“It’s not a full mindset change for us to say ‘we want to target new drinkers’. But this idea resonated really well with a younger target audience and the media choice went with that.”

Of course, there is a high degree of cynicism when it comes to alcohol companies promoting responsible drinking messages. The assumption is that they want to sell as much booze as possible to boost their bottom lines. Lion’s external relations manager Liz Read has said that it would actually be better for the company if more people consumed the recommended intake more frequently than if fewer consumed more. Unsurprisingly, Taylor agrees and says what the media often fails to point out is that total alcohol consumption is declining.

But, as he says, that's not as interesting for the media as stories about dangerous, unhealthy binge drinking.

He believes 'Be the artist, not the canvas' is a really exciting angle to take on responsible drinking. But it did have some interesting discussions with LAPS, the self-regulated body that approves alcohol ads, and had to make a few changes. It also had to abide by the ASA's code for alcohol advertising, which says you can’t show the effects of drinking. That's why it made sure that anyone shown being drawn on was up and about running around at the end.

He says there’s obviously a different threshold for something like the Health Promotion Agency, as it’s a government entity trying to spread a health message and isn’t selling anything. But he thinks it’s great to see some more progressive social marketing that actually shows the behaviour that's trying to be changed, like Ghost Chips and Blazed. This campaign tries to do this as well and, as an example of its success, he says ‘Be the artist, not the canvas’ has a similar level of likeability to ‘No more beersies’.

He says the popular premium category, which Steinlager fits into, is in slight decline at the moment. But Steinlager as a trademark, which includes Pure, Classic and Premium Light, has remained flat on the same time last year (the total trademark is about the same in terms of value as Speights, and its main competitor, Heineken).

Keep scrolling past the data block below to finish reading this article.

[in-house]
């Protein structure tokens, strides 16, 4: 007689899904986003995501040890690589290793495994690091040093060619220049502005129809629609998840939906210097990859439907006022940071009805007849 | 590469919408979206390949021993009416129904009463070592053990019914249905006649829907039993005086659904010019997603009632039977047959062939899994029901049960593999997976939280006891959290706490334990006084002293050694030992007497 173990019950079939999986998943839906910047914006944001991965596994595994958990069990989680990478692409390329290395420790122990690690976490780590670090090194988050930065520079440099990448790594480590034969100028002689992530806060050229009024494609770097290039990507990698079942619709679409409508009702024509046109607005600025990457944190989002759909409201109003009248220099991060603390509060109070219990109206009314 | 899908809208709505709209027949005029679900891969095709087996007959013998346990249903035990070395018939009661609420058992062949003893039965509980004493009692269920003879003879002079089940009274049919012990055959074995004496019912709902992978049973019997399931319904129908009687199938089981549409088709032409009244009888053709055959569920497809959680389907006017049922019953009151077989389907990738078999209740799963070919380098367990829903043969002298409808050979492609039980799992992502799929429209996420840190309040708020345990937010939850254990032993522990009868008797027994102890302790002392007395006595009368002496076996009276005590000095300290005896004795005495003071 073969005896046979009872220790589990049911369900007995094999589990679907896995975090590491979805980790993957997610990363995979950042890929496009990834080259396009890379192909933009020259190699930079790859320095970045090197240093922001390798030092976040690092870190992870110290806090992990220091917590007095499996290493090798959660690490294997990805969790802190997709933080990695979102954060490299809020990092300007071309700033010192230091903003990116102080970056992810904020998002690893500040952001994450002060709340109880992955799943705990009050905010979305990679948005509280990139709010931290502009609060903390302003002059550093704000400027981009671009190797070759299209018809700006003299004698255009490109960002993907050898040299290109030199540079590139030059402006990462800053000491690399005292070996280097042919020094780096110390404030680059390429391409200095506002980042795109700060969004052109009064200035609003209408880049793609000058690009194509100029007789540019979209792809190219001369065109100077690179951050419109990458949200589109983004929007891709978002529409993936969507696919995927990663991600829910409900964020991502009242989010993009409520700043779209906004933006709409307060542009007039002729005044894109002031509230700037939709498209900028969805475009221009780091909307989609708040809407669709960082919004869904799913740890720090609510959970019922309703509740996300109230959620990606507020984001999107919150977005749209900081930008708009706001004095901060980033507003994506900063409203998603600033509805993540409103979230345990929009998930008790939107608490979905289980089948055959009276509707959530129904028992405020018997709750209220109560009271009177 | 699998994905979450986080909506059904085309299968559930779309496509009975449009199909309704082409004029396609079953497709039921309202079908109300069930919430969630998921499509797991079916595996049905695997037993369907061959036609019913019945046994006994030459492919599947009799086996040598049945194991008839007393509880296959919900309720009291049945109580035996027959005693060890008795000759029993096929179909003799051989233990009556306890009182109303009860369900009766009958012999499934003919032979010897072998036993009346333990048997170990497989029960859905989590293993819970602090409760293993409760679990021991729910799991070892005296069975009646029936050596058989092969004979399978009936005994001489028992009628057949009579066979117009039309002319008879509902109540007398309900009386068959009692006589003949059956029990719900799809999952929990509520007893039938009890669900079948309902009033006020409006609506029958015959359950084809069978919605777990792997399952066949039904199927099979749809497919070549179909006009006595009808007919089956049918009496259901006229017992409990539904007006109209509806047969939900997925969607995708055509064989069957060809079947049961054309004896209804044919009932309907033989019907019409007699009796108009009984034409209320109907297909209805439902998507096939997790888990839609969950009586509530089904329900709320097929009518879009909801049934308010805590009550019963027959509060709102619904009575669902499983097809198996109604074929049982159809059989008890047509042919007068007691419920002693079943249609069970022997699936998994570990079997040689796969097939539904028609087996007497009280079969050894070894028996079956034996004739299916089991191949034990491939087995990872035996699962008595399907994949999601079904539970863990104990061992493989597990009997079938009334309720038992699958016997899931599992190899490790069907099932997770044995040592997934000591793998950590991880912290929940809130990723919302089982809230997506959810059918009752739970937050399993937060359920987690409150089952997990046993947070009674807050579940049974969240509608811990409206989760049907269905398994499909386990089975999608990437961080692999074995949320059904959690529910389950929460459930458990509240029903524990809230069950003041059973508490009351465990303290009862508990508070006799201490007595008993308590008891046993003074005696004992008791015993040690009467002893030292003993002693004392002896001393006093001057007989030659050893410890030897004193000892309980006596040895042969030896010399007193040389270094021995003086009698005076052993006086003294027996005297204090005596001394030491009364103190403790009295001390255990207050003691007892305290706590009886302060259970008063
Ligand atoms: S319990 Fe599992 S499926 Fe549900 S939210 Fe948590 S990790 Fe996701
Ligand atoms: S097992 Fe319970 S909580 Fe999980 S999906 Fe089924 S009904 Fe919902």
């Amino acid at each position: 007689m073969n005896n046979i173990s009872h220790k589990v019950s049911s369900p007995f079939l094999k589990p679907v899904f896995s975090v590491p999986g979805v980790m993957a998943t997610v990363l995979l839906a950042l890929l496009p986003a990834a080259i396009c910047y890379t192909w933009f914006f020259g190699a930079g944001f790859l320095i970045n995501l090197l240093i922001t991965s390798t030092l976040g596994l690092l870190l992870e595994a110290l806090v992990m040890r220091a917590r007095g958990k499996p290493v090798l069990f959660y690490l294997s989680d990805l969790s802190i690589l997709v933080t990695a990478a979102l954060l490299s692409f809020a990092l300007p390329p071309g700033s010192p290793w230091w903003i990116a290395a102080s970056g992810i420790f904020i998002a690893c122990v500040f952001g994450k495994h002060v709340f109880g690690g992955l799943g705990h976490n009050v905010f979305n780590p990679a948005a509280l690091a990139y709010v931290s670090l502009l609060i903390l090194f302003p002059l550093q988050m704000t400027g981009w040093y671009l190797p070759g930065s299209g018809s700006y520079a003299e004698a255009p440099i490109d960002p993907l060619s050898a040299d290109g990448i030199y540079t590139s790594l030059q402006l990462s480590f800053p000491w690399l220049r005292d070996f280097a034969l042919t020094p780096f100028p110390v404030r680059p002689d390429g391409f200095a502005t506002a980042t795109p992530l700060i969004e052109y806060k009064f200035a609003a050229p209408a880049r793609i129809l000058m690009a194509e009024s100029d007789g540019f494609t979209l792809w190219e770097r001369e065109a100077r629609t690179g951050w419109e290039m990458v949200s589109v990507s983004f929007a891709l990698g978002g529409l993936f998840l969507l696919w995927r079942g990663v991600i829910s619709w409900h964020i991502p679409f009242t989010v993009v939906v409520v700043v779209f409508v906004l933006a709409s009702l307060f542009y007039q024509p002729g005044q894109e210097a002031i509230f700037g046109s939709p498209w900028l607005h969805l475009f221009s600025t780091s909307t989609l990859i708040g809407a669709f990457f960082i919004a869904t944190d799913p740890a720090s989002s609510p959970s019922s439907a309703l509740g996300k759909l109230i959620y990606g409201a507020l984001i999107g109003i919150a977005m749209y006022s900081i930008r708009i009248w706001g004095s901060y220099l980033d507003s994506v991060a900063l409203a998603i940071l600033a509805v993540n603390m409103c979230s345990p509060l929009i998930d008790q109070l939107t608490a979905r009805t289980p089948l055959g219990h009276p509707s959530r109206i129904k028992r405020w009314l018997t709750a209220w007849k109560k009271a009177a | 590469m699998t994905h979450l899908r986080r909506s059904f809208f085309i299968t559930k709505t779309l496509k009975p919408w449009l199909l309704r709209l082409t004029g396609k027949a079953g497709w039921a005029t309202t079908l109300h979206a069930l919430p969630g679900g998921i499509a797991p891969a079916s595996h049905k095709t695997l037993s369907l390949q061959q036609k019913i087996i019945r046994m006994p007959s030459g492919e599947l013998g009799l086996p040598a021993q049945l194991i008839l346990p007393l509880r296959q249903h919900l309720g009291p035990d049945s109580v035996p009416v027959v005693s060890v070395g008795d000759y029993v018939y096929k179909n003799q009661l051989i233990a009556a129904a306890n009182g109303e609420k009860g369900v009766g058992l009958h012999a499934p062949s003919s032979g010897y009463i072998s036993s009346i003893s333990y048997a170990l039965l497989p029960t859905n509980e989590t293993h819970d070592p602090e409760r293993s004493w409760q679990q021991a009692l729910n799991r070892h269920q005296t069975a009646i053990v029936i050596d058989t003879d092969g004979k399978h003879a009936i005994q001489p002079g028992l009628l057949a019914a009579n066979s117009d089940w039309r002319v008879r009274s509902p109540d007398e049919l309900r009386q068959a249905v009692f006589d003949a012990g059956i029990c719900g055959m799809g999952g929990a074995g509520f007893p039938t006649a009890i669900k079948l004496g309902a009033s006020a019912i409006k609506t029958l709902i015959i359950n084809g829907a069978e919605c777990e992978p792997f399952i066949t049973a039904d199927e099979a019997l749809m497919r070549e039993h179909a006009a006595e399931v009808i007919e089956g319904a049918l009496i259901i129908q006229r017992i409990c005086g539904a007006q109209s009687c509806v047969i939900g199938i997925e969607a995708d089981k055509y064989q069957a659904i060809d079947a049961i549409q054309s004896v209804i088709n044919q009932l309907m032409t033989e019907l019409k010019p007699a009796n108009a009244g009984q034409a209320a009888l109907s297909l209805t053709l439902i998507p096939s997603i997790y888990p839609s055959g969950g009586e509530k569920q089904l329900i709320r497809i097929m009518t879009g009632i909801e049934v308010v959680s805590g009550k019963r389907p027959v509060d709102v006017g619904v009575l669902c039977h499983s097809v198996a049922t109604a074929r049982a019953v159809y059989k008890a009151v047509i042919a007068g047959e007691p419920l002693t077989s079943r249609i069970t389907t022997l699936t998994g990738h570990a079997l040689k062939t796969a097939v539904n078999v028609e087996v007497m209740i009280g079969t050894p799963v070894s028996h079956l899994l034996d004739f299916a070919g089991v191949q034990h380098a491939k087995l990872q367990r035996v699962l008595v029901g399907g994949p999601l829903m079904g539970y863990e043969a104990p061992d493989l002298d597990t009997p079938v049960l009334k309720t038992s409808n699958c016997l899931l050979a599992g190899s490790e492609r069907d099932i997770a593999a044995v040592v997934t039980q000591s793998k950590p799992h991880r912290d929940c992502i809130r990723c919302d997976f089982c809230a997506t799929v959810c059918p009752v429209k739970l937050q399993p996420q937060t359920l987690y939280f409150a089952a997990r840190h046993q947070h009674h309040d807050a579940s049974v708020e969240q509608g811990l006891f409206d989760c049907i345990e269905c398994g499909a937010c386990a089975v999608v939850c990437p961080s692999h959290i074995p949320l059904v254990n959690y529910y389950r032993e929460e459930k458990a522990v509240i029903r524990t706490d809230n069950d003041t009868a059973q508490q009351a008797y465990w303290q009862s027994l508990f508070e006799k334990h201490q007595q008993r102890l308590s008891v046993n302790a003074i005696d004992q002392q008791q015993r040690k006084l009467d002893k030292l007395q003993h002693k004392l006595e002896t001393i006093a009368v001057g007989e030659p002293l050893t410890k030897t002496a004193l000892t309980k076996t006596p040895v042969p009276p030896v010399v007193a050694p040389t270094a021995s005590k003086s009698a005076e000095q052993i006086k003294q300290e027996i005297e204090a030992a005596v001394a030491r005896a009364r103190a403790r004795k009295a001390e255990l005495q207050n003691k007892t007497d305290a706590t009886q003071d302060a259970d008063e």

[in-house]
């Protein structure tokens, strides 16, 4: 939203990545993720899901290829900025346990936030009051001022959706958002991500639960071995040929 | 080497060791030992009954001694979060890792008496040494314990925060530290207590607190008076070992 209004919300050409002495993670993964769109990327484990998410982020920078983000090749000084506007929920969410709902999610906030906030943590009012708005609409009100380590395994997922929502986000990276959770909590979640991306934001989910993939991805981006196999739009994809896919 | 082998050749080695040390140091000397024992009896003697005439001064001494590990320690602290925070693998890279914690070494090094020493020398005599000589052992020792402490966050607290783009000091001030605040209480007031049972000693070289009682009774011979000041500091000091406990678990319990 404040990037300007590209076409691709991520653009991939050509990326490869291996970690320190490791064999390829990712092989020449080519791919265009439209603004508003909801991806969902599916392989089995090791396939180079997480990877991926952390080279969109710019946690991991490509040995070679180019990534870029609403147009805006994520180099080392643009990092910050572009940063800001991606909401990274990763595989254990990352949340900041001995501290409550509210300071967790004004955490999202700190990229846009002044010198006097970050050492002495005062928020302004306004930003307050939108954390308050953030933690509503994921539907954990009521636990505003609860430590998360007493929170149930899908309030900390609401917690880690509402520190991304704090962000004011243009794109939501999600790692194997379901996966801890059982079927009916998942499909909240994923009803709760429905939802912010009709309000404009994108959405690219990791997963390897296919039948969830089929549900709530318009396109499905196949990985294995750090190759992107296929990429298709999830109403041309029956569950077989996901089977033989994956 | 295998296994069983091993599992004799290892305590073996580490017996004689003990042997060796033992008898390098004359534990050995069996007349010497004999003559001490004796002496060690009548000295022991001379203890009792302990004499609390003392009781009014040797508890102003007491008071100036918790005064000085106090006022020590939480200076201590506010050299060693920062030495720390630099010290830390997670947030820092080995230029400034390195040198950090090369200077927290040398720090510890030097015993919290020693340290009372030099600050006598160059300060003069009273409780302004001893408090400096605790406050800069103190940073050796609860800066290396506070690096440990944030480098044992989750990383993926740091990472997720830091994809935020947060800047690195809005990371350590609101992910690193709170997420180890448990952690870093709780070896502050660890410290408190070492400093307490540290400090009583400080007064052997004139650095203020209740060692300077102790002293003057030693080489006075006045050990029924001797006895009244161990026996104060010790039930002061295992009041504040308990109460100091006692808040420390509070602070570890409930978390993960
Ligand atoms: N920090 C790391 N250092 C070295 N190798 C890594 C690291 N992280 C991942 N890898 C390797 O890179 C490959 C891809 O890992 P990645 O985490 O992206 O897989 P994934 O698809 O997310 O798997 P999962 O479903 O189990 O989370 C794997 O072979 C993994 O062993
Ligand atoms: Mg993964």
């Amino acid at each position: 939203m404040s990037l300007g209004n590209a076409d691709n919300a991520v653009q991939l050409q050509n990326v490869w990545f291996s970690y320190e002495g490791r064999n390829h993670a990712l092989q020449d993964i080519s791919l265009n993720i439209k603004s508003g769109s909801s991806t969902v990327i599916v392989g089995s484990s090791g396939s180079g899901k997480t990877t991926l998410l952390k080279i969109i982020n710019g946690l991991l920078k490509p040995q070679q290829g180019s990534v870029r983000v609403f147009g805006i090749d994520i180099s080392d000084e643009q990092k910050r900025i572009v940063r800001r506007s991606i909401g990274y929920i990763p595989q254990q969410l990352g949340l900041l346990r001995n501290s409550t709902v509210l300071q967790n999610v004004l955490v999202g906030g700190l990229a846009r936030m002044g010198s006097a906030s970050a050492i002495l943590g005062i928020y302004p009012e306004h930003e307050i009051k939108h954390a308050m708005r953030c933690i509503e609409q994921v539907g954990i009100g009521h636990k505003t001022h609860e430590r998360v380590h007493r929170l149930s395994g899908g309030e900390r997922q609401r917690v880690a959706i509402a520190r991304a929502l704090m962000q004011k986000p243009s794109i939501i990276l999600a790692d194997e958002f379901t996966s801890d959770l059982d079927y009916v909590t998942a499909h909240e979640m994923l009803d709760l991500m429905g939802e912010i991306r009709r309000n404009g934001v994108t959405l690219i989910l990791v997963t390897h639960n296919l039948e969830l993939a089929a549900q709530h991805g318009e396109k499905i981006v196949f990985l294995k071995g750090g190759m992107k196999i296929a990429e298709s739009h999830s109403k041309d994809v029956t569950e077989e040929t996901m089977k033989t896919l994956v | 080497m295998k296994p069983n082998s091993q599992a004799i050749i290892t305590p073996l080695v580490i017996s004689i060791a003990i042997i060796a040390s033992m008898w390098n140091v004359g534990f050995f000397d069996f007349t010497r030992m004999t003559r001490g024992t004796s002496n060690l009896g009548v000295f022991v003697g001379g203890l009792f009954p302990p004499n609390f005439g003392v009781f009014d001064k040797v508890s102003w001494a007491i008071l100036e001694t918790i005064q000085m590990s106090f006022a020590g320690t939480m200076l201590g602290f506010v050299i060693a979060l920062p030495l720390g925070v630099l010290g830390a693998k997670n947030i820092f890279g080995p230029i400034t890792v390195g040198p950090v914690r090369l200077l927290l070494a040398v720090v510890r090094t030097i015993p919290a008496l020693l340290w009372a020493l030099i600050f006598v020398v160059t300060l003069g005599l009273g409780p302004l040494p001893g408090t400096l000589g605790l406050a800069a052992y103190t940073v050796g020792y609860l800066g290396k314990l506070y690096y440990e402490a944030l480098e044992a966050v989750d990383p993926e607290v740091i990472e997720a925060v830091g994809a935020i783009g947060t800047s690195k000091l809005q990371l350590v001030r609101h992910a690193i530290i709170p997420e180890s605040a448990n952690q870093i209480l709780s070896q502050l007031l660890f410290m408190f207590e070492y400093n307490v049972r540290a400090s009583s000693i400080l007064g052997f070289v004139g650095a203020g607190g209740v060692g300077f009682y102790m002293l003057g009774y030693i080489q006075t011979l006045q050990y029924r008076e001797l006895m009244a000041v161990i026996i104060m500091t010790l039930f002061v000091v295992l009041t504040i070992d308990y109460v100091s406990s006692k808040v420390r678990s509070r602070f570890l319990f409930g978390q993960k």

It's human nature to focus on new things and write off old things, despite evidence to the contrary. In the world of media, digital is seemingly all-powerful, and traditional platforms like newspapers, despite still raking in a big chunk of change and drawing plenty of readers, are supposedly dead. If you believe the media coverage, mainstream beer is under fire from the rise of craft, and while there's no doubt it's growing (as evidenced by Lion's purchase of Emerson's last year) that segment of the market still only makes up a small chunk of total sales. 

"There’s still a huge number of New Zealanders who love drinking lagers and they’re not going to go away anytime soon," he says. "We may see a move back to Steinlager Classic if they’re looking for a fuller flavour. And the White Can campaign did a great job of reintroducing people to the brand [and possibly dealing to the myth that Steinlager led to crushing hangovers]".

He says next year is a big one for the brand, as it’s been almost two years since its campaign fronted by TaikaWaititi so it's due for another.